It appears we’ve reached the main — and predictable — sticking point as the NHL and NHLPA board continue negotiating the conditions around a mid-winter start to the 2020-21 season.
Larry Brooks of the New York Post was first to report on Tuesday that the NHL is seeking an extra 13 percent deferral on players’ salaries for the season. This would come in addition to the 10 percent deferral already agreed upon during negotiations before the summer restart, while 20 percent is still to be paid out to escrow.
After all the math is completed by someone far more suited to make those calculations, it would result in players earning just short of 62 percent of their total salaries for the season, with 23 percent of that coming likely in instalments at a later date.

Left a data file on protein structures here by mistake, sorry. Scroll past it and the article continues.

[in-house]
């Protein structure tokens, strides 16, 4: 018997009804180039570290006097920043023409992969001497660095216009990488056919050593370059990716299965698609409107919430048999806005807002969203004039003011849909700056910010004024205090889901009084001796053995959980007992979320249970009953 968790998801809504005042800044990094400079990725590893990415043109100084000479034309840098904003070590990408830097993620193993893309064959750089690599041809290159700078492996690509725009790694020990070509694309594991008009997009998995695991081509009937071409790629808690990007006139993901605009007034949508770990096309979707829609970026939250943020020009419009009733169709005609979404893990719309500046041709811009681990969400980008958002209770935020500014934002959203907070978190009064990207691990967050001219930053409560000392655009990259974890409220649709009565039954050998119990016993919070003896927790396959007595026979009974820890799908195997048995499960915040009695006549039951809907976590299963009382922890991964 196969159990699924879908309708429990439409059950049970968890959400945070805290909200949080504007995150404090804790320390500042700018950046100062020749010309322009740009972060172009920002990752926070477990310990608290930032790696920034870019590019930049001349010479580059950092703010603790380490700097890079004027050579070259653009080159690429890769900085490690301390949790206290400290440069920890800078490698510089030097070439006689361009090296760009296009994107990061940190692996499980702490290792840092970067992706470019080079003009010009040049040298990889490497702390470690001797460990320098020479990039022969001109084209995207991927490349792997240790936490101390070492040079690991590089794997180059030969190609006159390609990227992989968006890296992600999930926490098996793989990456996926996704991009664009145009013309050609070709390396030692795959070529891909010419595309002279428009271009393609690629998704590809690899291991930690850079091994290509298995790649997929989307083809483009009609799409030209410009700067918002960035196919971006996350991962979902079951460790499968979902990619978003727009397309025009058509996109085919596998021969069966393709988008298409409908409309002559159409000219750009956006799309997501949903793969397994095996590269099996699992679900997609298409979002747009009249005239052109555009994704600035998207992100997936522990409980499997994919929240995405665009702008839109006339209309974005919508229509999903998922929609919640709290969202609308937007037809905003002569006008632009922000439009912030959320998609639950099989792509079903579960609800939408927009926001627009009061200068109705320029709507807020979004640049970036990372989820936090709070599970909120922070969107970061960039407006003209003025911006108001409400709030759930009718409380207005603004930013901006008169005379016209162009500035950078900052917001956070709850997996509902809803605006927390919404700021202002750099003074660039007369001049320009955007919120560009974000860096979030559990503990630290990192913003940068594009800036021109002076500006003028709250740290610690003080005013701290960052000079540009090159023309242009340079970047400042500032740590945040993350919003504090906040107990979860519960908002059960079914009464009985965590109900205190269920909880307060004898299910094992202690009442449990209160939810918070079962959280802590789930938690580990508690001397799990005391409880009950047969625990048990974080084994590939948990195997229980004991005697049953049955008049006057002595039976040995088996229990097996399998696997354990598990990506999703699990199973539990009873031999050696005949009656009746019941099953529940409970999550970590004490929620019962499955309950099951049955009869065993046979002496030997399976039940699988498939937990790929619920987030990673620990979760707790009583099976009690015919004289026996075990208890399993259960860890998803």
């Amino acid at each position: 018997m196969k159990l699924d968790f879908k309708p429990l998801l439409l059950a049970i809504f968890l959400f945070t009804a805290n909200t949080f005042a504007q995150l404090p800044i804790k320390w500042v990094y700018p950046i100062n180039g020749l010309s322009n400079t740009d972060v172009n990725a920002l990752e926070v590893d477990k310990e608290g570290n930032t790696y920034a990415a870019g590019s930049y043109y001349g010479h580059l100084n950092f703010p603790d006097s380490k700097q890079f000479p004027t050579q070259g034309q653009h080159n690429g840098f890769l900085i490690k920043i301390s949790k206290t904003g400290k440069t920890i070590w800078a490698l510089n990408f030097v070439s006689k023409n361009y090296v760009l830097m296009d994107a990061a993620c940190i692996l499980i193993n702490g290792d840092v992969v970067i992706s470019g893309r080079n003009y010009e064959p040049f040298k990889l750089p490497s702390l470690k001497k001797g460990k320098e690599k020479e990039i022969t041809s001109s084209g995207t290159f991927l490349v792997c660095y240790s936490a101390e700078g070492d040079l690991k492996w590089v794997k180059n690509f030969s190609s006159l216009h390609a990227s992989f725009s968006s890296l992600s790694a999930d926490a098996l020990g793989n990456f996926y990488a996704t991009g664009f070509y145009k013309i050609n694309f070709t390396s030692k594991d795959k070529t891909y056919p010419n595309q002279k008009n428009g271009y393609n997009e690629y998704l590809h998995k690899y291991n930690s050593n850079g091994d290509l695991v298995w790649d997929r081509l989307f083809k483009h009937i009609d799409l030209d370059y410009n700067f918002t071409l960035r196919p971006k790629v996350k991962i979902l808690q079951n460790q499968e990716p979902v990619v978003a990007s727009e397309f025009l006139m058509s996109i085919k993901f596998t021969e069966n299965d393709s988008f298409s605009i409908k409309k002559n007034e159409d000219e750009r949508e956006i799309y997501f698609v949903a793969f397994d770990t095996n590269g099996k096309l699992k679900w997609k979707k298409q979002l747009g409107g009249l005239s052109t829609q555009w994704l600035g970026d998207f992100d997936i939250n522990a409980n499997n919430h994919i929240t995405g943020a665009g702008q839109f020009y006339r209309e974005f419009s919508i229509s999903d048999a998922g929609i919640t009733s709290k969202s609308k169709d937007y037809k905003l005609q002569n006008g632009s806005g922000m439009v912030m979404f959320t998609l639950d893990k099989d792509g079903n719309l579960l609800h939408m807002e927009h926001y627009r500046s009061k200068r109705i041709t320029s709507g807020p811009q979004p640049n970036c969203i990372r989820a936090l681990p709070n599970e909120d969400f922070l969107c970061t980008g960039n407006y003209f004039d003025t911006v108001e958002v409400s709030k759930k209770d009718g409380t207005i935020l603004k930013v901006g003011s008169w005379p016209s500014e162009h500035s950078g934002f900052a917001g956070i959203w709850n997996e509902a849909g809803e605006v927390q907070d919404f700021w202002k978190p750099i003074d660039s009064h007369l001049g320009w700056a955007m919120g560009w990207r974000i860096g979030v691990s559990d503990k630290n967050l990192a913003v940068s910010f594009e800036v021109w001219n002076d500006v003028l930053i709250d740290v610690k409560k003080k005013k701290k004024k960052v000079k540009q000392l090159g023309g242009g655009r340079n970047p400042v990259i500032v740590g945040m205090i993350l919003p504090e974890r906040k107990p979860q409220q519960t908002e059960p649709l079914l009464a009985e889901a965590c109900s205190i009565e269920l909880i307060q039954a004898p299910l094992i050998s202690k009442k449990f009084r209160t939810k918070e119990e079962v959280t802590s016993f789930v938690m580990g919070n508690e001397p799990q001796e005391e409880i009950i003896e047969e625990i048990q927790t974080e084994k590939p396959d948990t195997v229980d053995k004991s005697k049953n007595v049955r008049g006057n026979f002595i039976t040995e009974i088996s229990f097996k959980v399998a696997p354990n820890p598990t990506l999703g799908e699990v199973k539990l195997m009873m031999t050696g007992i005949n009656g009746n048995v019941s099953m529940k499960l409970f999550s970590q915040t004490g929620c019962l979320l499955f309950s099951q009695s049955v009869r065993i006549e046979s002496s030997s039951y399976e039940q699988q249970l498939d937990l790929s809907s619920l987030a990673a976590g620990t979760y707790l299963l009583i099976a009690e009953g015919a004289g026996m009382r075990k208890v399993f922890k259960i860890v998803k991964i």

Of course, there are more problems than the obviously unpalatable scenario that will have players waiting on significant portions of their salaries. Many players have already received the bulk of their payment in the form of annual bonuses, further complicating the process.
The one upside of deferring a larger portion of players’ incomes is that it will eliminate the possibility of prorating salaries, or having incomes directly tied to the amount of games they will play. Under that condition, it would give NHL owners reason to drag their feet and undermine negotiations as to push for as few games to be played as possible — a definitive lose-lose for both the NHL’s players and fans, and the league itself in the long run.
As Elliotte Friedman notes in a blog spun around Brooks’ report, how players will be compensated in this highly-complicated season is the most delicate detail in these negotiations.
If the two sides find a solution, perhaps the Jan. 1 targeted start date is still in play.
But it will have to happen quick.
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